Literature maintains a powerful influence over music. As a composer I owe a lot of my development as a lyricist, even with my minimal but insightful exposure, to books and great literary works. I gain inspiration from a lot of my readings and most often pairing its relevance to my personal life and experiences.
Matching this inkling of a grasp in literature with the faculties of music and compostion, the results are (as I oftentimes refer to it), “magical and nostalgic”.
Kismet or not, I feel very fortunate to discover in my youth, an unusual liking for two very important bands that turned into a zealous fanaticism over the years, greatly influencing my musical career. None other than The Beatles and The Smiths. These two bands combined produces five prominent songwriters, three seasoned vocalists, and one iconic guitarist. Enough to keep me busy in my teens and early 20s. Years of serious emulation.
Morrissey once claimed “Oscar Wilde and James Dean were the only two companions I had as a distraught teenager. Every line that he wrote affected me so enormously. As I get older the adoration increases. I’m never without him… It’s like carrying your rosary around with you“. In the song “Cemetery Gates“, you can hear Morrissey sing near the end, “Keats and Yeats are on your side, but you lose, because Wilde is on mine.”
The Beatles conceived popular music as an art form and introduced Eastern philosophy in Western society. John Lennon was tagged the “literary Beatle” having written two books plus a number of poems. Lennon named Oscar Wilde and Lewis Caroll among his literary influences. His 1967 song “I Am the Walrus” borrowed imagery from Lewis Carroll’s poem “The Walrus and the Carpenter,” and words from James Joyce’s “Finnegans Wake.”
The Beatles and The Smiths encouraged me to assert myself in a way that is not common in OPM or music in the Philippine setting. And I embrace it like it was part of my genetic being. Until now I still consider myself as an apprentice in the world of music and literature. I cannot deny the literary references and influences in my work:
- In the song “Ignore My Weakness, Don’t Ignore Me” I wrote references to Hans Christian Andersens characters in his children’s stories “The Steadfast Tin Soldier” and “The Little Match Girl”.
I should be a toy soldier
Hans little tragic tale
Eaten and beaten and silently delivered to his dame.
Ignore my weakness, don’t ignore me.
I’d happily die in the fire
As long as the wind blows you beside me
Remembering the little match girl
Another tragic tale
Outside the cold world she shivers but illuminates her faith
Ignore my weakness, don’t ignore me
I’d happily light you a fire
And let the Universe conspire with me.
- Pablo Neruda prompted me to write and read poetry on record with “700 Miles”, eventually including the recording in Orange & Lemon’s last album – Moonlane Gardens.
My eyes have yet to cast a look upon you
In distances that will allow me a touch of your hand,
a taste of your precious lips,
a moving scent.
My other senses are useless
Your voice is enough,
Multiplied with hundreds of messages and images
to ensnare me in such a short period of time.
I am yours now, as you are mine
700 miles away
In three full moons
All sweetness and light
Our lives have engaged.
And when the time comes
my other senses finally find you
my love will then be multiplied,
- Paulo Coelho’s novel “Eleven Minutes” inspired me to write a song of the same title. This track can also be found in Moonlane Gardens album by Orange & Lemons.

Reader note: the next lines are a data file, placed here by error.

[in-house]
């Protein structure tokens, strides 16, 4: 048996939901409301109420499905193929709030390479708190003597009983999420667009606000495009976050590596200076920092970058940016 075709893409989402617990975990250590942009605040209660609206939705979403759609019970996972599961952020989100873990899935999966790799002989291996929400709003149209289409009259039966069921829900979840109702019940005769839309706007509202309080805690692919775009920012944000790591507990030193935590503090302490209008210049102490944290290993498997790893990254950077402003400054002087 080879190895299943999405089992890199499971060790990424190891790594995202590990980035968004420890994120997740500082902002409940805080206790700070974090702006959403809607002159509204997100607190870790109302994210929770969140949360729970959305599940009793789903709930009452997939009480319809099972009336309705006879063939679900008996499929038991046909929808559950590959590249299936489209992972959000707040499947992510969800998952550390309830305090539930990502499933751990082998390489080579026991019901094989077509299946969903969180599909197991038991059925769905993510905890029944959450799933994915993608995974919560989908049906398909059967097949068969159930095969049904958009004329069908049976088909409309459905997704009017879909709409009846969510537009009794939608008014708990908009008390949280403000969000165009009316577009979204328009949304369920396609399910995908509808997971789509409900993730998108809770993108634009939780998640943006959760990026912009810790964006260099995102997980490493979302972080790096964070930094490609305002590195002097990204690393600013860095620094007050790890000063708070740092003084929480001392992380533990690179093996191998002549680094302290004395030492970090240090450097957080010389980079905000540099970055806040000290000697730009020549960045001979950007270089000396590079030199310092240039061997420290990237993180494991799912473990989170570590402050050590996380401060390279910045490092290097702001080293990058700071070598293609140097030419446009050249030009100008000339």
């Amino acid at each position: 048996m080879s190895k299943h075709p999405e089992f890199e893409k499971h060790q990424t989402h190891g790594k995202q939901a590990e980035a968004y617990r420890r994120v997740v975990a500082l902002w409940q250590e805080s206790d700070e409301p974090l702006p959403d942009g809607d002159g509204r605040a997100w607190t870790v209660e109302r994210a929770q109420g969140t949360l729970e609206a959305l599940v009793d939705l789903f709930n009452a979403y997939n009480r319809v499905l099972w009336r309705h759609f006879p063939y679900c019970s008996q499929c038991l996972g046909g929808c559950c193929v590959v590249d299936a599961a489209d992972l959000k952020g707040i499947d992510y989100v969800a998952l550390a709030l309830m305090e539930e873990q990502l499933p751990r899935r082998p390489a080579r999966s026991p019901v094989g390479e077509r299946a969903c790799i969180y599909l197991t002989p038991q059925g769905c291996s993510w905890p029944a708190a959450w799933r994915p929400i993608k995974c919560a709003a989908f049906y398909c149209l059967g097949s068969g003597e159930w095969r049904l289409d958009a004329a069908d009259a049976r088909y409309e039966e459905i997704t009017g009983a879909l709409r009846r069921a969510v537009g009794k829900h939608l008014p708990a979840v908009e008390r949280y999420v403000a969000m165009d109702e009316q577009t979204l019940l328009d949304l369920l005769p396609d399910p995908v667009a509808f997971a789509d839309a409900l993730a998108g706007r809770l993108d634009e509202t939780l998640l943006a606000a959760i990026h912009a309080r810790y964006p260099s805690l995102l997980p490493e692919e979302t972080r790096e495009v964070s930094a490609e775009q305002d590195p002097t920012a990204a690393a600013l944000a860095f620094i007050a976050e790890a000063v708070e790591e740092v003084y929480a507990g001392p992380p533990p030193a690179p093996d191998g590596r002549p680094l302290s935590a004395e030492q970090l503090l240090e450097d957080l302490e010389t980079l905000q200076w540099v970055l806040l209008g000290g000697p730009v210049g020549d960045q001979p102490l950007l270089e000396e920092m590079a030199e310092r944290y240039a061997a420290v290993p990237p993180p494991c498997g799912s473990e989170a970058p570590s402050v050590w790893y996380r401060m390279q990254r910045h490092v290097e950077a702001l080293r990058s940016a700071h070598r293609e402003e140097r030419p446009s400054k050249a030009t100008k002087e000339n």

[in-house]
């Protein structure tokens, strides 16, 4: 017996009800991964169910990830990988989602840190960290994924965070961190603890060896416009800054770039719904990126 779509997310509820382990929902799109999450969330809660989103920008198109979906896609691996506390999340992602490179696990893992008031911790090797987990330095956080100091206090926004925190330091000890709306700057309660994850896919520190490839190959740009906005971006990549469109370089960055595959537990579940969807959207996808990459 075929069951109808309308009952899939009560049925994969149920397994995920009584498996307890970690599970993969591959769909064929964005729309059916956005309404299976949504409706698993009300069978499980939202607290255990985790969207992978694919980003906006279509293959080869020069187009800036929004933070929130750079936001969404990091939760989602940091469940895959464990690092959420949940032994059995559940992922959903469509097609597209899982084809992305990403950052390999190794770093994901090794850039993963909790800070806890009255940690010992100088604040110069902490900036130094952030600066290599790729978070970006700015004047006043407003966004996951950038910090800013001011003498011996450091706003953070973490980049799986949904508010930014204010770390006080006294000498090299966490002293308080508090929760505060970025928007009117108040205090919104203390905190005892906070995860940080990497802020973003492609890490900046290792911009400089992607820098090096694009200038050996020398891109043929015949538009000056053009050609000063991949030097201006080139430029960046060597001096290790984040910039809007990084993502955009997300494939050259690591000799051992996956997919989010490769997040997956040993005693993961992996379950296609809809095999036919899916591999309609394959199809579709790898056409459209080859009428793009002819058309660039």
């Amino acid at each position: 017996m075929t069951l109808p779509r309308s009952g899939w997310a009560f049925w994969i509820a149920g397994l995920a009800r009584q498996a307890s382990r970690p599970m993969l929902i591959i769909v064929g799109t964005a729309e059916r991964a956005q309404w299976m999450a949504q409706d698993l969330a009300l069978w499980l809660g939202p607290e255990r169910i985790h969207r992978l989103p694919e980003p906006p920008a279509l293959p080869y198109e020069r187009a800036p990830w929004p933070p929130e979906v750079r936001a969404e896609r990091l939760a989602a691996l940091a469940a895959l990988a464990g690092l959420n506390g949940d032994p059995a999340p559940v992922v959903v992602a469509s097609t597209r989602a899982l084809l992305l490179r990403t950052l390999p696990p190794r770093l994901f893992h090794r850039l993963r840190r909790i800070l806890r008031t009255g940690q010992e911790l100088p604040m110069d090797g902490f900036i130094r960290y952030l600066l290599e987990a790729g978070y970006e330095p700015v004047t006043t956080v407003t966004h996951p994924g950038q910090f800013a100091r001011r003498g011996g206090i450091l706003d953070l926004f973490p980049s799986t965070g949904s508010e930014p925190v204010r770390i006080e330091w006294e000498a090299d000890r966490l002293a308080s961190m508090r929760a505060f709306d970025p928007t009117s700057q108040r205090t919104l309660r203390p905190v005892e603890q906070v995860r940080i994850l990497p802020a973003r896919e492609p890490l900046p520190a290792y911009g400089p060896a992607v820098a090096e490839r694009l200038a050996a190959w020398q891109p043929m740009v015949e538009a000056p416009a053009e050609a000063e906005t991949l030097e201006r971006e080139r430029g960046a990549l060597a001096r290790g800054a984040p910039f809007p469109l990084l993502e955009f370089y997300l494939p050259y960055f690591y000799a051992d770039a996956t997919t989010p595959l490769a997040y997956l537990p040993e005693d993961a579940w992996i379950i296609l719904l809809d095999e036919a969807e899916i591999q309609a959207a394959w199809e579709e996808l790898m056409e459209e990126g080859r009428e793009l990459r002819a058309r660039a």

Can I be your friend tonight?
Can I fill the spaces between your eyes
And the chair beside you
I maybe a stranger but so are you
So tell me your name
Pretend that I am someone you can possibly, likely spend
Eleven minutes of masquerading madness
- Jose Rizal’s poem “Canto De Maria Clara” from his novel “Noli Me Tangere” ended up in The Camerawalls’ debut album.
Dulces las horas en la propia patria
Donde es amigo cuanto alumbra el sol,
Vida es la brisa que en sus campos vuela,
Grata la muerte y más tierno el amor!
Ardientes besos en los labios juegan,
De una madre en el seno al despertar,
Buscan los brazos a ceñir el cuello,
Y los ojos sonríense al mirar.
Dulce es la muerte por la propia patria,
Donde es amigo cuanto alumbra el sol;
Muerte es la brisa para quien no tiene
Una patria, una madre y un amor!
- I told a story based on Chinese literature and the Forbidden City in “The Emperor, The Concubine and The Commoner”.
Hundreds of years ago when emperors rule
The most beautiful girl was torn apart
An honour to her family but death to her heart
A mistress she will be, the emperor’s concubine.
I was a commoner, a slave to the rules
Inside the Forbidden City, I was rooted
With a glimpse of her peach blossom eyes
Caught, imprisoned and beaten
Oh, what a grave sin it is to stare at the emperor’s concubine
- “Bread and Circuses”, a phrase that originated from a satirical piece by Roman poet Juvenal in his disgust for politicians devicing ways to win votes of the poor by giving out cheap food and entertainment. It is now the title track of The Camerawalls new EP.
I’m tired of being fed with bread and circuses
This world view seems incredibly conservative
With passion just like mine
Will you gravely read my stones
When I should die
These are just some of the more obvious references that I can readily share. It is hard to imagine music as an art without literature. Inseparable and intertwining. It’s ironic that with the birth of videoke and music channels that flashes lyrics, it’s such a bore and a sore to find mediocrity and cliche in some (if not most) contemporary music that are being aired and featured commercially. After all, as English author Stephen Fry observed in his novel “The Liar” — “Sophistication is not an admired quality. Not only at school. Nobody likes it anywhere.”